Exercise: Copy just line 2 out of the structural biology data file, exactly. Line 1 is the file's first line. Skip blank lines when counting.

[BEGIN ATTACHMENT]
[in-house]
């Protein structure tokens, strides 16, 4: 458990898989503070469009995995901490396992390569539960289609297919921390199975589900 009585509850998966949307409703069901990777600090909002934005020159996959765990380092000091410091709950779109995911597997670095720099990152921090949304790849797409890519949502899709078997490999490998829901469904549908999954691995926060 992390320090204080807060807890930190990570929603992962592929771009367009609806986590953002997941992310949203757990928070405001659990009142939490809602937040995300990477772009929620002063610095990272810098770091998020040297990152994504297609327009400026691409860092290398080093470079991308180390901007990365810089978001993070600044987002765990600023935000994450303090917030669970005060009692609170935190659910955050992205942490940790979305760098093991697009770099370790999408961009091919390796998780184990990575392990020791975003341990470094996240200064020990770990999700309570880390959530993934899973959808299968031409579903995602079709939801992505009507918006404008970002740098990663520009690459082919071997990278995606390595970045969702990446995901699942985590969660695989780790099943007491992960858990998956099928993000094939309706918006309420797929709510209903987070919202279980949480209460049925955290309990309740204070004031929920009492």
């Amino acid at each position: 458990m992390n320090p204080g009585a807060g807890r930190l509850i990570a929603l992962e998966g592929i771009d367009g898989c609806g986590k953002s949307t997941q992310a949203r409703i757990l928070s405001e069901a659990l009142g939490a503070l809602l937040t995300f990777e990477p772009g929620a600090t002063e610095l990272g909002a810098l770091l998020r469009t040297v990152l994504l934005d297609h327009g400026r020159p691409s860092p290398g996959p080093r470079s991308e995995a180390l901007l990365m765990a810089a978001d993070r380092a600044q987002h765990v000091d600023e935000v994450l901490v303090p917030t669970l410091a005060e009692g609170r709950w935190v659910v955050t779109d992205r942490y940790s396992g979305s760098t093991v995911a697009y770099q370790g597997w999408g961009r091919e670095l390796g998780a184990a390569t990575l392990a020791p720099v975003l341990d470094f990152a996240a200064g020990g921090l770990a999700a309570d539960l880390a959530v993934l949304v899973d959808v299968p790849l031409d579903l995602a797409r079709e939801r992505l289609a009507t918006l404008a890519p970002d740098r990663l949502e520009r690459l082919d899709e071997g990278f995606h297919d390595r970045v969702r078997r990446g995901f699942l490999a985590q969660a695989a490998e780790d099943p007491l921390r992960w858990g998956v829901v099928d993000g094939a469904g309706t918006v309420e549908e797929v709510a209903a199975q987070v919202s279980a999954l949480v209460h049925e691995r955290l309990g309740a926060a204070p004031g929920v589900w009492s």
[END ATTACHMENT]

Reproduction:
């Protein structure tokens, strides 16, 4: 458990898989503070469009995995901490396992390569539960289609297919921390199975589900 009585509850998966949307409703069901990777600090909002934005020159996959765990380092000091410091709950779109995911597997670095720099990152921090949304790849797409890519949502899709078997490999490998829901469904549908999954691995926060 992390320090204080807060807890930190990570929603992962592929771009367009609806986590953002997941992310949203757990928070405001659990009142939490809602937040995300990477772009929620002063610095990272810098770091998020040297990152994504297609327009400026691409860092290398080093470079991308180390901007990365810089978001993070600044987002765990600023935000994450303090917030669970005060009692609170935190659910955050992205942490940790979305760098093991697009770099370790999408961009091919390796998780184990990575392990020791975003341990470094996240200064020990770990999700309570880390959530993934899973959808299968031409579903995602079709939801992505009507918006404008970002740098990663520009690459082919071997990278995606390595970045969702990446995901699942985590969660695989780790099943007491992960858990998956099928993000094939309706918006309420797929709510209903987070919202279980949480209460049925955290309990309740204070004031929920009492």